What are the chances of getting pregnant the first time trying? Some women get pregnant within the first month, but this is not always the case. Conception in the first month occurs for about 30% of women attempting pregnancy. Getting pregnant for others can take up to a year or longer. Successful conception rates tend to decrease steadily after the first month of actively trying to conceive. However, many healthy people without fertility issues should expect to become pregnant by the end of the first year.
According to the Centers for Disease Control and Prevention (CDC), most women trying to conceive will become pregnant within the first year. In women younger than 35 years, infertility is not becoming pregnant after one year of unprotected sex. In women 35 years and older, infertility is not conceiving after six months of unprotected sex. Approximately 1 in 8 women from the ages of 15–44 have difficulties trying to conceive or carry a pregnancy to their due date.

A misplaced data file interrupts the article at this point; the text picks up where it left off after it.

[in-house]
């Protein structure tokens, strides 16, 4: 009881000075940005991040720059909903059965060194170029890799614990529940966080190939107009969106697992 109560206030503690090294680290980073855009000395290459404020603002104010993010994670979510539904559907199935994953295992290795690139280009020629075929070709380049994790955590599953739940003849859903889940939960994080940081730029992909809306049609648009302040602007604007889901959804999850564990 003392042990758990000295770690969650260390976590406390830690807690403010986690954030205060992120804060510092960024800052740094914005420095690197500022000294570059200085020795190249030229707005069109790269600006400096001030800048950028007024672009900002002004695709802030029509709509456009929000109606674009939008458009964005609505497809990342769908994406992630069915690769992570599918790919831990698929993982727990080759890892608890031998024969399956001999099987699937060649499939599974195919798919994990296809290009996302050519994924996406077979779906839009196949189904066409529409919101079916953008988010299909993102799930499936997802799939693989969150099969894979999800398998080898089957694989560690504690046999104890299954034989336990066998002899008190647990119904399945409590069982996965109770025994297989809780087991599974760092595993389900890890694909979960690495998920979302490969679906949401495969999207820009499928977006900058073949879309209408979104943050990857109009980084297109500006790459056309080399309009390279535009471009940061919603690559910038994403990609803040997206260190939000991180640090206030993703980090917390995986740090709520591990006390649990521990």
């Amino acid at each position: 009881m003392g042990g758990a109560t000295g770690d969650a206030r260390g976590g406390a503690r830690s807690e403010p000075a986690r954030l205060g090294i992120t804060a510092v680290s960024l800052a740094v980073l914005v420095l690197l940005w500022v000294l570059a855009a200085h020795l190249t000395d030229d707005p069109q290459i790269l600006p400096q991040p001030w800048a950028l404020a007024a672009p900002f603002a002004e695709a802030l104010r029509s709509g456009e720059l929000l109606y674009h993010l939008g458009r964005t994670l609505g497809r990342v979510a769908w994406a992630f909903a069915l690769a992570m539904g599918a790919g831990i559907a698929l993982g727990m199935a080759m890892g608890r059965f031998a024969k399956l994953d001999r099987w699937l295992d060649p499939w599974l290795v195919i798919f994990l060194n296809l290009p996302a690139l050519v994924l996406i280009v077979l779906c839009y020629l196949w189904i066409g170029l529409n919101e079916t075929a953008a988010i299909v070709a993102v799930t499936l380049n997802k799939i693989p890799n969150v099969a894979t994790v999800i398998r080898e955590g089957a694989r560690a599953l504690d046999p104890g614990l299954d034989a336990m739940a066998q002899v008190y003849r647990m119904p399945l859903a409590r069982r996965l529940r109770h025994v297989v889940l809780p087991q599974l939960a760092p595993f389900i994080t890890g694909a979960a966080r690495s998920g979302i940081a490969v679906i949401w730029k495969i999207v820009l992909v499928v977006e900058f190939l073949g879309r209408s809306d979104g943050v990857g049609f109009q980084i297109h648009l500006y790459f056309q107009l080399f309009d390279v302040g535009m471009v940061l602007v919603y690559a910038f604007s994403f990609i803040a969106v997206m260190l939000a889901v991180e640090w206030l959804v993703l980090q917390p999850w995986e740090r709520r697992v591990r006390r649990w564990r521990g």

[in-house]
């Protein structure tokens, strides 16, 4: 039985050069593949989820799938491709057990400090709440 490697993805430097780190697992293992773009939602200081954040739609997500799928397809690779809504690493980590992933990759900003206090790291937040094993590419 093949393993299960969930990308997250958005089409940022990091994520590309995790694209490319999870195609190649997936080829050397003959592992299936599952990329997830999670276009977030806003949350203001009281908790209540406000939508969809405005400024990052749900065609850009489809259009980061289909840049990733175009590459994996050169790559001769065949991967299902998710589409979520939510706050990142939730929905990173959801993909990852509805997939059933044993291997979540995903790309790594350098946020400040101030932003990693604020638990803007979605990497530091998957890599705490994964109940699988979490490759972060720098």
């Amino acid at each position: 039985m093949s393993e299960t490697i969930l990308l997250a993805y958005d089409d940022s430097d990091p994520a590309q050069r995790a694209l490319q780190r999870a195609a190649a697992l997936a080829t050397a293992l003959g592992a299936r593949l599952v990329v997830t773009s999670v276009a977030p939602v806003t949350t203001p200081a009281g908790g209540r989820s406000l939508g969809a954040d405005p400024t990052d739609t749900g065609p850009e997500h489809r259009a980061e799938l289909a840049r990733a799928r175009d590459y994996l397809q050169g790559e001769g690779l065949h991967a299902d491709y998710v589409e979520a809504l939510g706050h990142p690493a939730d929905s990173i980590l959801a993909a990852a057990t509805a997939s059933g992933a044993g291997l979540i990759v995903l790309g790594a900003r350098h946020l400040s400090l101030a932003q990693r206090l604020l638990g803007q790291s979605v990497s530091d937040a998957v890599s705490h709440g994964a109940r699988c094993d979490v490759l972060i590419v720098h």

Reasons Why Conception Can be Difficult
There are several reasons that people may find conception difficult, such as:
- an issue with sperm health
- problems with ovulation
- their age
- abnormalities in uterus shape
- a blockage of one or both fallopian tubes
- unexplained infertility
The American Society for Reproductive Medicine adds that egg quality and quantity can also affect fertility and the likelihood that someone will conceive.
Let’s Get Pregnant
According to infertility research, the likelihood of getting pregnant in the first month is around 30%. For people without fertility issues, the approximate chances of conception are:
- 75% after six months
- 90% after a year
- 95% at two years
Women who are not pregnant within one year should talk to their health care professional for advice.
If you have questions about getting pregnant or infertility, contact Creekside Center for Women at 479.582.9268.